Catherine Baksi is quite right to raise the issue of interpreters, of such concern for so long to those of us in the know.
Pro bono (and with any number of colleagues from the defence, the prosecution, the police, the Probation Service, the courts service and the judiciary), I assisted my wife for 15 years in the training of legal interpreter students through a course then run at City College in Birmingham.
The training was intended to, and did, inculcate an understanding of the police investigation and court processes, and involved role plays and the running of mock courts. Almost without exception those former students then achieving accreditation acquitted themselves with great distinction, and standards were greatly enhanced.
Almost all those former students and the vast majority of accredited interpreters have refused, quite rightly, to have anything to do with Applied Language Solutions (ALS) or, for that matter, the new system, where I share their view that it is unfit for purpose. One reason is that the fees earned by them for what is, after all, an onerous and responsible profession would thereby have been more than decimated, with ALS creaming off the meaningful profit.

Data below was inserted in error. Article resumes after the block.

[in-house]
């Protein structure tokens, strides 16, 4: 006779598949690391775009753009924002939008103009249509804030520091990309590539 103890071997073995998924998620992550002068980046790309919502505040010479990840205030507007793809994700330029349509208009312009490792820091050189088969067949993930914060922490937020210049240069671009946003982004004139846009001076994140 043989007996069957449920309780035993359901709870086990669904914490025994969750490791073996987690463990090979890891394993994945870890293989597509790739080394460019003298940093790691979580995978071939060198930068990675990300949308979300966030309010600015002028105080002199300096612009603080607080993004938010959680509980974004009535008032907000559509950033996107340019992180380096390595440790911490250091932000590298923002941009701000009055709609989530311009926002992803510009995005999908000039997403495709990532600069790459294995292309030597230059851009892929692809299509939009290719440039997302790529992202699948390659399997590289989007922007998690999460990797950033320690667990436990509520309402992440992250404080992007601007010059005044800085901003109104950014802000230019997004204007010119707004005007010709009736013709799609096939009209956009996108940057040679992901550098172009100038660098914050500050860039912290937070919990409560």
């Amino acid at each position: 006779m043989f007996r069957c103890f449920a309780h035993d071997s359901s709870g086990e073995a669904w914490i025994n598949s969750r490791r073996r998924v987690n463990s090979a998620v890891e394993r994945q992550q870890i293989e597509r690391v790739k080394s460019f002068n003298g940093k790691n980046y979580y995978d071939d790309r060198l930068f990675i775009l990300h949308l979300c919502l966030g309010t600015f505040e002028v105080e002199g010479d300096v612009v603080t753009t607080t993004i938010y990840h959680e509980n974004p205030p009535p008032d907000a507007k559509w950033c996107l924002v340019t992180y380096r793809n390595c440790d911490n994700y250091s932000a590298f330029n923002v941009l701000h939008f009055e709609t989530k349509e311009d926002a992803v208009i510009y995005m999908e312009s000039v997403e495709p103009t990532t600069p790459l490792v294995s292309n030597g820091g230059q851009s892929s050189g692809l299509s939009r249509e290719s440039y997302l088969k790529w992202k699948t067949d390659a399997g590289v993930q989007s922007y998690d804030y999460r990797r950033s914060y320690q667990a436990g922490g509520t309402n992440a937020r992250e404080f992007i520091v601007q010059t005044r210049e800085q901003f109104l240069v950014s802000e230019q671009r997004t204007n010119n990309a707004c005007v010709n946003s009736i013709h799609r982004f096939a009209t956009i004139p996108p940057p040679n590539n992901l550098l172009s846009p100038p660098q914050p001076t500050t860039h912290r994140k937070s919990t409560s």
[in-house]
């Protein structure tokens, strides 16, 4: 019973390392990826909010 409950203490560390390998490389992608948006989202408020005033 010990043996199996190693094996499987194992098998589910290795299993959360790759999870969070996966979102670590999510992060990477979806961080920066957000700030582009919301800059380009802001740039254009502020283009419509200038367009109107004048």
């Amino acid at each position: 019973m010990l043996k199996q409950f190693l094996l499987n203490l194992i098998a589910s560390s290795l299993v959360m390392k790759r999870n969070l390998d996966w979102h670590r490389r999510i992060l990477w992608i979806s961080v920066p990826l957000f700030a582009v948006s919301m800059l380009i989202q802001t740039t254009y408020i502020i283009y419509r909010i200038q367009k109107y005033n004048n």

Another is that they have their individual reputations to consider, whereas the previous track record of ALS has been one of serial non-delivery.
Any sensible and professional defence practitioner, in keeping with the letter and the spirit of the Law Society’s practice note on the subject, will surely have nothing to do with this folly, but rather will continue to engage by reference to the National Register, and will scrutinise clinically and indeed sceptically the purported credentials of those engaged through ALS.
Many of us with specialist knowledge counselled against this; frankly, I brace myself for a return to the woeful standards or lack thereof with which we had to struggle before the setting up of the register. It is only a question of time before wheels start coming off on a regular basis. There is but grim satisfaction in then being able to say ‘we told you so’, but at least I have now put a marker down.
Malcolm Fowler, Dennings, Tipton; Law Society Council member for Birmingham and District